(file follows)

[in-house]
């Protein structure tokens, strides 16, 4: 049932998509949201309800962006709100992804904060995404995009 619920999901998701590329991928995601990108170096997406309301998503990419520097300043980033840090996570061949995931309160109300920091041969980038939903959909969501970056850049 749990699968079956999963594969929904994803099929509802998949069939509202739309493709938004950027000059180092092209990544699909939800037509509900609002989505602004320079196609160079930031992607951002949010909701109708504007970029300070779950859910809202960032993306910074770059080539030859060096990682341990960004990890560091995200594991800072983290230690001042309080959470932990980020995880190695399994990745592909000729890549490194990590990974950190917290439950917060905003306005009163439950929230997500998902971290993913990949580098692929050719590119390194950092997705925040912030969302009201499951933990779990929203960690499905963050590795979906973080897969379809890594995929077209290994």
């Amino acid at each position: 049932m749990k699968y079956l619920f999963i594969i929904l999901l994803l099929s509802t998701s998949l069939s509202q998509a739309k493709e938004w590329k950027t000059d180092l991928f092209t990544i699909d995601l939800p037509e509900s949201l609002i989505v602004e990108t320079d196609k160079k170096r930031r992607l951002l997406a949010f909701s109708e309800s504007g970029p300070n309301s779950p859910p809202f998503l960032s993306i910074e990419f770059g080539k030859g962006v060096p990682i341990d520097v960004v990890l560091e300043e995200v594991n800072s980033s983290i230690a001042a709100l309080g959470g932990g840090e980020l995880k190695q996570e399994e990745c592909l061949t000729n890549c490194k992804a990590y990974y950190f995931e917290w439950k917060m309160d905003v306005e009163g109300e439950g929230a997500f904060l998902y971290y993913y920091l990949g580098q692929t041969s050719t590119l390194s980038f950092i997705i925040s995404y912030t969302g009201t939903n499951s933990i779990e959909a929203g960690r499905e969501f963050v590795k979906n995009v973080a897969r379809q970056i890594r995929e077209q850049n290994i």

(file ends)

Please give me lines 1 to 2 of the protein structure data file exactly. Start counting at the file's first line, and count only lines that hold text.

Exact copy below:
[in-house]
């Protein structure tokens, strides 16, 4: 049932998509949201309800962006709100992804904060995404995009 619920999901998701590329991928995601990108170096997406309301998503990419520097300043980033840090996570061949995931309160109300920091041969980038939903959909969501970056850049 749990699968079956999963594969929904994803099929509802998949069939509202739309493709938004950027000059180092092209990544699909939800037509509900609002989505602004320079196609160079930031992607951002949010909701109708504007970029300070779950859910809202960032993306910074770059080539030859060096990682341990960004990890560091995200594991800072983290230690001042309080959470932990980020995880190695399994990745592909000729890549490194990590990974950190917290439950917060905003306005009163439950929230997500998902971290993913990949580098692929050719590119390194950092997705925040912030969302009201499951933990779990929203960690499905963050590795979906973080897969379809890594995929077209290994």